My first class at the University of Utah was Econ 101. I arrived early, fashionably dressed in a long-sleeved Gant shirt, chinos and polished Weejuns loafers. I carried a briefcase as everyone did. I was determined to do well. I had been a middling student in high school and I regretted it. It was 1963. Tuition was $75 a quarter, and if you wanted a student deferment from the Vietnam draft, you had to register for at least 15 credits. Freshmen were required to take classes in physical education, composition and speech.
By the end of the year, I had committed to a degree in English. The offices of the English Department were on the third floor of Orson Spencer Hall (OSH) in a space resembling a converted attic. The hallway was poorly lit but redolent of books and tobacco. The lower two floors, comprising 33 classrooms, accommodated 20,000 students a year. Most undergrads had at least one class there. Ruth Watkins, senior vice president of academic affairs, called OSH "literally and figuratively the heart of the campus." I have spent hundreds of hours there over the years.
OSH was built in phases on a treeless expanse next to the Union Building. It was finished about the time the Soviet Union launched the world's first satellite into orbit in 1957. Its "ultramodern" utilitarian design won no architectural prizes. It was built mainly using brick, metal, terrazzo and glass. Not many trees died for the sake of OSH. Now, decades later, the building is decrepit. At the "Farewell to OSH" event last Friday, I sidestepped water from four leaking urinals in one of the men's restrooms. It will be razed this summer.
Given my decades-long association, you might think I would have an emotional attachment to OSH, that I would mourn its loss as people do Saltair, the Dead Goat Saloon and the Zephyr Club. But I don't mourn. For me, OSH is a locus of memories not unlike the house I grew up in. Some of the memories, like these, are indelible, however:
On November 22, 1963, after a volleyball class, I walked out of the showers to where Wilf Marwedel was handing out towels from a Dutch door in the locker room. "They shot the president," he said grimly. I dressed and walked to OSH. It was a cold, gray day. The campus was deserted. A few OSH classrooms were equipped with black-and-white television sets suspended from the ceiling. I sat down to watch Walter Cronkite and the reports from Dallas. Stunned students drifted in and out. No one seemed to know what to do. After a long time, I went home.
That same year, KNAK—Salt Lake City's premiere, Top-40 radio station—was featuring the surf music of the Beach Boys. My second-quarter composition course was in OSH. Art Butler, a high-school friend, was in it. He walked in one day and portentously pulled a record album out of his briefcase to show me. It was Meet the Beatles! I had heard "I Want to Hold Your Hand" on the radio, but the album cover was my first look at John, George, Paul and Ringo. A few Sunday nights later, I watched them on The Ed Sullivan Show singing before an audience of screaming girls.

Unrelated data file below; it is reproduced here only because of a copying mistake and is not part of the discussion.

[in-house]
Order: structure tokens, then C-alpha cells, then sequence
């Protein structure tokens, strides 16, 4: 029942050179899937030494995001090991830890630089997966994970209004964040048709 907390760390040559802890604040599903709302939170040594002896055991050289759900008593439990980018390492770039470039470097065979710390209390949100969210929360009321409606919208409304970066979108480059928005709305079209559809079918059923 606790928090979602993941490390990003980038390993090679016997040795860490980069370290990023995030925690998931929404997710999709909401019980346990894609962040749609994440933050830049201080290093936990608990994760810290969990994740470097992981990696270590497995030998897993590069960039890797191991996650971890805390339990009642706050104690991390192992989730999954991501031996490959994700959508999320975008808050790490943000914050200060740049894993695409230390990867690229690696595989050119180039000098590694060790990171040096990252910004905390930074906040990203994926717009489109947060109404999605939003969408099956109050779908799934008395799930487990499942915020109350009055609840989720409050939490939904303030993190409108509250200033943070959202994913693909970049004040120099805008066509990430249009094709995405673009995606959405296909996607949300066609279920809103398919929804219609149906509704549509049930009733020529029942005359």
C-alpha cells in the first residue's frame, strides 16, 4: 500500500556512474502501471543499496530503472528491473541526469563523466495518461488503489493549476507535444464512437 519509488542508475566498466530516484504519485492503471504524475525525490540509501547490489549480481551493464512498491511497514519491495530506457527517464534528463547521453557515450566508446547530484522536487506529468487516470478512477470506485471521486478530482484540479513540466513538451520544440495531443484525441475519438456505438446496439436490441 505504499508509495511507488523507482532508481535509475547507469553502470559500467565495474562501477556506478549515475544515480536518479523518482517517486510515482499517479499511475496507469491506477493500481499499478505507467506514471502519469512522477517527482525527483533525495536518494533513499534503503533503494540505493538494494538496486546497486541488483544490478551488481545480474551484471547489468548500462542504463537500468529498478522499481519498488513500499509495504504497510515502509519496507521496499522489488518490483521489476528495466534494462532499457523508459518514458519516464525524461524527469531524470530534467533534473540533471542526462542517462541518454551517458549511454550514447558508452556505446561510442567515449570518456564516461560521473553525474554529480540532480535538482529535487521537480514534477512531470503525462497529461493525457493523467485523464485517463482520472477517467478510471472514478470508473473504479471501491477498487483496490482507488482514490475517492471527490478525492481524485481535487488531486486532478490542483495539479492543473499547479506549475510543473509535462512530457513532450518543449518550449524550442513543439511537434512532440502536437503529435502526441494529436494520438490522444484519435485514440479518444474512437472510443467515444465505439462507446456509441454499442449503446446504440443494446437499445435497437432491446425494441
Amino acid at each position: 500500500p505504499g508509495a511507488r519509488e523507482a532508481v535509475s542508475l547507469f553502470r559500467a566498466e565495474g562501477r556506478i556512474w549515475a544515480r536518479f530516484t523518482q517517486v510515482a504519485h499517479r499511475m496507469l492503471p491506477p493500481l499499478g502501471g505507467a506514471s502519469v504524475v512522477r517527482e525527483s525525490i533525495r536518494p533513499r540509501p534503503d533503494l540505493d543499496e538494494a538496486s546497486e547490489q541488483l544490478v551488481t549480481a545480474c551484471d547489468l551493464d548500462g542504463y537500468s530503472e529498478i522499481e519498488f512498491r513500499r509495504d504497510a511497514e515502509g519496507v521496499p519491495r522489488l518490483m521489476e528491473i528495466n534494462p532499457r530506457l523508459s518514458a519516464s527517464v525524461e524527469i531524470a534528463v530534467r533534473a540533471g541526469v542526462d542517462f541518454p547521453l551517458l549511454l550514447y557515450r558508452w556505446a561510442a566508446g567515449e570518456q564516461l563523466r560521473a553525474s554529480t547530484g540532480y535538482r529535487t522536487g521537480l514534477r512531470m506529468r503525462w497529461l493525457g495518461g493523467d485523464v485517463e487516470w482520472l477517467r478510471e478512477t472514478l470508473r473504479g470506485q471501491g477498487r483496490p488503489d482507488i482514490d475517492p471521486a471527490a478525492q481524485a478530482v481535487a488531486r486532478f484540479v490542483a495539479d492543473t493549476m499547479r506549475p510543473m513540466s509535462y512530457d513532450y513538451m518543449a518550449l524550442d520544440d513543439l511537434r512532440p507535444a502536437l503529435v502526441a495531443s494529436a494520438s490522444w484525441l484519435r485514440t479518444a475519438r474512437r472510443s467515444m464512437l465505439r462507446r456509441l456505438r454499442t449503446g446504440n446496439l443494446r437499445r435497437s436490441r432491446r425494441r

For five years, I maintained a student draft deferment, but the ink wasn't dry on my diploma when I was dragooned into the Army. Another five years slipped by before I returned to graduate school at the U as a teaching assistant. I shared an OSH office with a gaggle of TAs. Most of us taught freshman composition. Our desks were arranged like bumper cars in an unused classroom. In the years I had been away, styles had changed. Backpacks, Earth Shoes and Levi cords were "in." Briefcases, Weejuns, chinos and Gants were "out." (As were bras.) Puffy down vests from L.L. Bean were de rigueur. While my memory of those days is fading like wallpaper in a sunny room, I do recall:
a class in OSH taught by Phil Sullivan, a pony-tailed Ph.D. who brought his dog to class every day. English majors are too intellectual, he opined, and he required nonverbal responses to assigned texts. One woman responded with a batch of cookies. We ate them on the spot.
Harold Moore, who looked like "The English Professor" from central casting. I read Ernest Hemingway's novels under his tutelage. I also took a fiction workshop from him in an OSH classroom. We sat in a circle, smoked cigarettes and dissected each other's stories heartlessly. One day, Moore confided that he had sold a short story about the Marlboro Man to Esquire. We were so envious.
Shelby Steele, now a prolific author, filmmaker and senior scholar at Stanford University's Hoover Institution. He introduced me to Afro-American literature and the Harlem Renaissance in an OSH classroom. Steele was a smart, genial man who had visited exiled Black Panther Eldridge Cleaver in Algeria. He soon moved to California to escape the racism he and his wife endured in Salt Lake City.
Friday's "Farewell to OSH" was a satisfying event—more a wake than a funeral. There was food to eat, lemonade to drink, commemorative bricks to buy, nostalgia to share—even a video to watch. The latter featured former Salt Lake City Mayor Ted Wilson musing that buildings shaped by us have the capacity to reciprocate. My experience bears him out in that OSH was a place where gifted teachers like J.D. Williams, Waldemar Reed, Bill Mulder and Jack Adamson practiced their art.
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